OpenSolaris for System z

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OpenSolaris for System z
Company / developer Sine Nomine Associates
OS family OpenSolaris
Working state defunct
Initial release October 7, 2008 (2008-10-07)
Official website OpenSolaris for System z

OpenSolaris for System z was[1] a port of the OpenSolaris operating system to the IBM System z line of mainframe computers.

History[edit]

OpenSolaris is based on Solaris, which was originally released by Sun in 1991. Sun Microsystems released the bulk of the Solaris system source code in OpenSolaris on June 14, 2005, which made it possible for developers to create other OpenSolaris distributions. Sine Nomine Associates began a project to bring OpenSolaris to the IBM mainframe in July, 2006.[2] The project was named Sirius (in analogy to the Polaris project to port OpenSolaris to PowerPC). In April, 2007, Sine Nomine presented an initial progress report at IBM's System z Technical Expo conference.

At the Gartner Data Center Conference in Las Vegas, Nevada in late 2007, Sine Nomine demonstrated OpenSolaris running on IBM System z under z/VM. It was there that David Boyes of Sine Nomine stated that OpenSolaris for System z would be available "soon."[3]

At the SHARE conference on August 13, 2008, Neale Ferguson of Sine Nomine Associates presented an update on the progress of OpenSolaris for System z. This presentation included a working demonstration of OpenSolaris for System z. During this presentation he stated that while OpenSolaris is "not ready for prime-time" they hoped to have a version available to the public for testing "in a matter of weeks rather than months."[4]

In October, 2008, Sine Nomine Associates released the first "prototype" (it lacks a number of features such as DTrace, Solaris Containers and the ability to act as an NFS server) of OpenSolaris for System z to the public.[5] OpenSolaris for System z has a project page at OpenSolaris.org.[6] OpenSolaris for System z is available for download at no charge, and is governed by the same open source license terms as OpenSolaris for other platforms. All source code is available; there are no OCO (object code only) modules.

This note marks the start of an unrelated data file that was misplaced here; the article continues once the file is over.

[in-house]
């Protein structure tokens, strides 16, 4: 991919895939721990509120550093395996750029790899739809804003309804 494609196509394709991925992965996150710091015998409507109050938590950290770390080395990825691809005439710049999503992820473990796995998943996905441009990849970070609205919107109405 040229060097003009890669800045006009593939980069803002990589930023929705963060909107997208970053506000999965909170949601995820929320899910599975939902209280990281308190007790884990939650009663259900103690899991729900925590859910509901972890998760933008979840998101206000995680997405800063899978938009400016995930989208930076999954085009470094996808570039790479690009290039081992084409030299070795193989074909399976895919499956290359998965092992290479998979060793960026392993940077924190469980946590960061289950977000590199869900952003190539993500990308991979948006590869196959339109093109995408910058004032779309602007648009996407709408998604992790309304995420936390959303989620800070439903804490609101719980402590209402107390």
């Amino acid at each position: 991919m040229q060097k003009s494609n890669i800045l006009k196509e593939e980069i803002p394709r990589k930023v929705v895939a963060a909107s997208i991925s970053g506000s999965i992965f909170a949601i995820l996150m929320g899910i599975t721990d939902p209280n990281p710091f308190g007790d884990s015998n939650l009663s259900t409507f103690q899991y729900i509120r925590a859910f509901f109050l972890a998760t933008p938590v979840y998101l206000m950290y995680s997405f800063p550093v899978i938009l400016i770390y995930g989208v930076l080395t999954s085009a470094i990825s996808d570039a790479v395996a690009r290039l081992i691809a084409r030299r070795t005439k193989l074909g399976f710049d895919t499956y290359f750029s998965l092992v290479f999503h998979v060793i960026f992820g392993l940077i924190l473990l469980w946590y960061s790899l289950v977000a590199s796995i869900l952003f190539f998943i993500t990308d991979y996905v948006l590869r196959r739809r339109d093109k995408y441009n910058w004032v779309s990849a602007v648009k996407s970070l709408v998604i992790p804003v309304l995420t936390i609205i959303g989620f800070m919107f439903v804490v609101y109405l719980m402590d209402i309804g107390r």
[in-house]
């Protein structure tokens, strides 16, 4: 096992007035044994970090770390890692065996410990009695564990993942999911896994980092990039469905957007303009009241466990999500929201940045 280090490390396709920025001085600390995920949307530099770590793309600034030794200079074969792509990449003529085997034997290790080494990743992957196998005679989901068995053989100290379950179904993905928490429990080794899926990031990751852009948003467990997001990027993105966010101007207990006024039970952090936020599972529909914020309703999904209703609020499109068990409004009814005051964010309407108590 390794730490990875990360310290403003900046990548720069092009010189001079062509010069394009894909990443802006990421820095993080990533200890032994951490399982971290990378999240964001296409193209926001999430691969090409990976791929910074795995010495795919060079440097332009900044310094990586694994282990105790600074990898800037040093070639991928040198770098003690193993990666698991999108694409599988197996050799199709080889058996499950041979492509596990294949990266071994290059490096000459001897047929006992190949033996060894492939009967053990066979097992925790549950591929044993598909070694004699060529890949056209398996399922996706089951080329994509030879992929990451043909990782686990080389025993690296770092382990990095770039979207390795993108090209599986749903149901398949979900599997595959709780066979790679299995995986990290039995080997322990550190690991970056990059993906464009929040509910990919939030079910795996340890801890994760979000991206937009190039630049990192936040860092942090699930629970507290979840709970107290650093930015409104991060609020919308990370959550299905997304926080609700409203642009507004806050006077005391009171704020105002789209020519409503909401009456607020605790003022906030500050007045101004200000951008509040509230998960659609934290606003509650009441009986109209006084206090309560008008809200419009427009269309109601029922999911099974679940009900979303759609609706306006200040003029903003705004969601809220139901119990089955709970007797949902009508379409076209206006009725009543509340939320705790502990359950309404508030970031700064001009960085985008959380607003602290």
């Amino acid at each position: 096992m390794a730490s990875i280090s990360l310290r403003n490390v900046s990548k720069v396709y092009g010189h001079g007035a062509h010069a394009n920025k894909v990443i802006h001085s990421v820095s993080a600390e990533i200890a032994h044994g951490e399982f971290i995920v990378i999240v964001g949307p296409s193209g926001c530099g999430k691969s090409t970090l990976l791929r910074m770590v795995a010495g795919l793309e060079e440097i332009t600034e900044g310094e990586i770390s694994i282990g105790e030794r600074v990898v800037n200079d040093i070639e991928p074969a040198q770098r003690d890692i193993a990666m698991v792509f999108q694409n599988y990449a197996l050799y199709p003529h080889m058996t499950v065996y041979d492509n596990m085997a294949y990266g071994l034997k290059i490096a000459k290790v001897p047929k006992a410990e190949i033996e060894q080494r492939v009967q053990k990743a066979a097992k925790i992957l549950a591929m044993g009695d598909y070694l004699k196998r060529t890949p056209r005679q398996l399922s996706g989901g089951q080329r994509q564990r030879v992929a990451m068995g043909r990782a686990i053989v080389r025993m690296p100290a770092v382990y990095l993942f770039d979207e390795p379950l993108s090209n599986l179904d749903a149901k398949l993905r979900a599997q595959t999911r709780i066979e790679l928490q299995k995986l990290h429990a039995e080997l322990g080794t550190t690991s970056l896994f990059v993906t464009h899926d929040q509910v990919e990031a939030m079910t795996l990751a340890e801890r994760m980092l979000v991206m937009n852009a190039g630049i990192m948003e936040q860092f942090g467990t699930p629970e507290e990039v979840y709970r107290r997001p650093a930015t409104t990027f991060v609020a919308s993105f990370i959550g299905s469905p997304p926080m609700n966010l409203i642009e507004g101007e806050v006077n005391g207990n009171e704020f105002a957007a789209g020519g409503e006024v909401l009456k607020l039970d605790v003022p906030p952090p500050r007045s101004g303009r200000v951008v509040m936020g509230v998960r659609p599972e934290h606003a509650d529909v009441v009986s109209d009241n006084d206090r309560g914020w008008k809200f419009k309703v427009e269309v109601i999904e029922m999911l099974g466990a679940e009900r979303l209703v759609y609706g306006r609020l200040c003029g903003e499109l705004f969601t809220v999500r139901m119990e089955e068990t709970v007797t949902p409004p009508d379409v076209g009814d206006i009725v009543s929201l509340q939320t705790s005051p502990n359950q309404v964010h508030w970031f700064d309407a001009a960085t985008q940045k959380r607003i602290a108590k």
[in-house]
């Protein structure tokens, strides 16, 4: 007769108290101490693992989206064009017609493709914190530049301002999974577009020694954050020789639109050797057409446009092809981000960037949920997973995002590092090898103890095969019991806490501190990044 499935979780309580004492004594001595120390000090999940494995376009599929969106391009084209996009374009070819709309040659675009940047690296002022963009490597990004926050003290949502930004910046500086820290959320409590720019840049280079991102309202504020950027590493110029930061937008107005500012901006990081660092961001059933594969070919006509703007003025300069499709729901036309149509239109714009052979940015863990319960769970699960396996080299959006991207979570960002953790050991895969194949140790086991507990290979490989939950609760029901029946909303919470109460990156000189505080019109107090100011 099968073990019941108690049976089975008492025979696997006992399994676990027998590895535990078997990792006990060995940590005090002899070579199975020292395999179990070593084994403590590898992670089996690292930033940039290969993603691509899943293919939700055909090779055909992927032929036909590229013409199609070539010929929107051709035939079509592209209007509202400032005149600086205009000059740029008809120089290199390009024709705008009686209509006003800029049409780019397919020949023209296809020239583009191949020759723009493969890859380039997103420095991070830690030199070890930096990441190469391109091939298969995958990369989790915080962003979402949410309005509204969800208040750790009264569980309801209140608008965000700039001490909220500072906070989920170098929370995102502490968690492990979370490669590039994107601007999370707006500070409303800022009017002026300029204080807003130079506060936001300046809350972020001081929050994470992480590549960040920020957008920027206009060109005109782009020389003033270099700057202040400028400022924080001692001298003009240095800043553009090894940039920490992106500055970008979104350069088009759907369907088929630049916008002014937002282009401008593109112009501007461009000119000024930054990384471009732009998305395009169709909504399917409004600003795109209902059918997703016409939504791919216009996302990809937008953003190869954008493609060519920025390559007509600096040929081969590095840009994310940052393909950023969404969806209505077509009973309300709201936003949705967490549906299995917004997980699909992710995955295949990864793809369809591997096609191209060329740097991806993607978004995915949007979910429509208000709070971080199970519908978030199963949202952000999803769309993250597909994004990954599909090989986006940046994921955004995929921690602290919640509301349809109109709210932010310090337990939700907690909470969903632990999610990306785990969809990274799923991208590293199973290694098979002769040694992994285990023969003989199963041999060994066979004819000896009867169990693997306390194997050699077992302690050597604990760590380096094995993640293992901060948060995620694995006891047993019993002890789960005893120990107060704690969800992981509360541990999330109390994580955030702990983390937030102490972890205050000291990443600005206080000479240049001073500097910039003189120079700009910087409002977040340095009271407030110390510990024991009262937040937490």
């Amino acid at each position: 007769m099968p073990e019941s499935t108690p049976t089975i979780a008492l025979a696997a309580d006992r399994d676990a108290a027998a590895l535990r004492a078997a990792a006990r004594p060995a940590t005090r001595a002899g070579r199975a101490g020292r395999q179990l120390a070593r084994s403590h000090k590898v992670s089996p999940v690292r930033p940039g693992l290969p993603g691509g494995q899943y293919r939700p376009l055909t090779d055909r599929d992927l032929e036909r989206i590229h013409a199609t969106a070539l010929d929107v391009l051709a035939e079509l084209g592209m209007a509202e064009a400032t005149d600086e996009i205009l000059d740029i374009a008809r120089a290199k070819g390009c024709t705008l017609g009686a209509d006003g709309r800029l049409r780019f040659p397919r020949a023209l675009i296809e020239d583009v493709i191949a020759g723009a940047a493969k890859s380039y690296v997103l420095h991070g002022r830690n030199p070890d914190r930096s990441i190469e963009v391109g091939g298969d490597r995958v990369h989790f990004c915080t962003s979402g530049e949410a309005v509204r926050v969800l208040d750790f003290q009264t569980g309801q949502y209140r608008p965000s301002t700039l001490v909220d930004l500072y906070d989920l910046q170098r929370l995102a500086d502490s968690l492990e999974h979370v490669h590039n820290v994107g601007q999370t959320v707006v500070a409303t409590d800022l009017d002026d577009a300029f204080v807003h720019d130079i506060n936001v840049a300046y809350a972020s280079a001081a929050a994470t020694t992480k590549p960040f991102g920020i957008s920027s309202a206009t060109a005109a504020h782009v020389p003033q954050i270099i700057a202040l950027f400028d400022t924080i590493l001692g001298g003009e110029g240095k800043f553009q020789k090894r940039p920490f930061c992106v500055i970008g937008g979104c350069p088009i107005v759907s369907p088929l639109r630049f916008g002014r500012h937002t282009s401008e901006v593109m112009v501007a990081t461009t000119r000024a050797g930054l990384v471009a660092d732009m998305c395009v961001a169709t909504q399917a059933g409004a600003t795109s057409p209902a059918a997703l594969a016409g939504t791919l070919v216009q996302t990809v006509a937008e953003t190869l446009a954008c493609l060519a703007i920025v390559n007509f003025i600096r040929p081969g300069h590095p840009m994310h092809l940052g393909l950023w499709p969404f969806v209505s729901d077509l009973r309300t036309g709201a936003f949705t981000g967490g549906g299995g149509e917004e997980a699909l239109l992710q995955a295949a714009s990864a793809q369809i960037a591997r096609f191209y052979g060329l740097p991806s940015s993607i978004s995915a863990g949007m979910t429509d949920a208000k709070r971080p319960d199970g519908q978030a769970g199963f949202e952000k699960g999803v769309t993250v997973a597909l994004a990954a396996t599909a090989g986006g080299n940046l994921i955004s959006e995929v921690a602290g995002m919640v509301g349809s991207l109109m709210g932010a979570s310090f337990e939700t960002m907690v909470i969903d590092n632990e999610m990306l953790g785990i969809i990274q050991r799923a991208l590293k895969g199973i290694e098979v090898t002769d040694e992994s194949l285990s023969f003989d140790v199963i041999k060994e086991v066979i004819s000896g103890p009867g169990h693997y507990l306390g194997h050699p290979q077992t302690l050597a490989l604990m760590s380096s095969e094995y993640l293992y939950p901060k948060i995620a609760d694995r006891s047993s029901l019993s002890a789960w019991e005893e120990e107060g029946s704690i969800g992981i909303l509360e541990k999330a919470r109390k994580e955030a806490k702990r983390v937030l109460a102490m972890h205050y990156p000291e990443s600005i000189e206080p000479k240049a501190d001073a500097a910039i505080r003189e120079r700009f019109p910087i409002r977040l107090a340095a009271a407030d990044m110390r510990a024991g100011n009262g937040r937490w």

The port uses z/Architecture 64-bit addressing and therefore requires an IBM System z mainframe. Because the port depends on recently defined z/Architecture processor instructions, it requires a System z9 or later mainframe model and will not run on older machines. It also will not run on the release version of Hercules mainframe emulator, the needed changes are included in the SVN version 5470 of Hercules. It also requires the paravirtualization features provided by z/VM; it will not run on "bare metal" or in a logical partition (LPAR) without the z/VM hypervisor at Version 5.3 level or later. Also, because OpenSolaris uses a new network DIAGNOSE instruction, PTF VM64466 or VM64471 must be applied to z/VM to provide support for that instruction.[7] On November 18, 2008, IBM authorized the use of IFL processors to run OpenSolaris for System z workloads.[8]

The Register reported in March 2010 an email from an insider saying that:[1]

The SystemZ port of Solaris is dead. Oracle pulled all plugs and refused to further help the authors to help. Critical parts are closed parts of libc.so.1, the core user land library which has closed source parts. Oracle now refuses to give precompiled binaries of newer versions of the closed parts to the SystemZ port community, effectively ending this port because the missing bits cannot be replicated or bypassed.

See also[edit]

References[edit]

  1. ^ a b Gavin Clarke, 29th March 2010, Sun's IBM-mainframe flower wilts under Oracle's hard gaze, The Register
  2. ^ IBM Expresses Interest in OpenSolaris for System Z Project
  3. ^ Open Solaris on System Z demo part III, YouTube Video
  4. ^ Ferguson, Neale (2008). OpenSolaris on System z. SHARE Summer 2008, San Jose, CA. 
  5. ^ Sipples, Timothy (2008-10-16). "OpenSolaris for System z Now Available". Retrieved 2008-10-16. 
  6. ^ "OpenSolaris Project: Systemz". Retrieved 2008-10-17. 
  7. ^ "OpenSolaris for System z". Retrieved 2008-10-16. 
  8. ^ "Integrated Facility for Linux (IFL) authorization is expanded to include the OpenSolaris operating system". 2008-11-18. Retrieved 2008-11-19. 

External links[edit]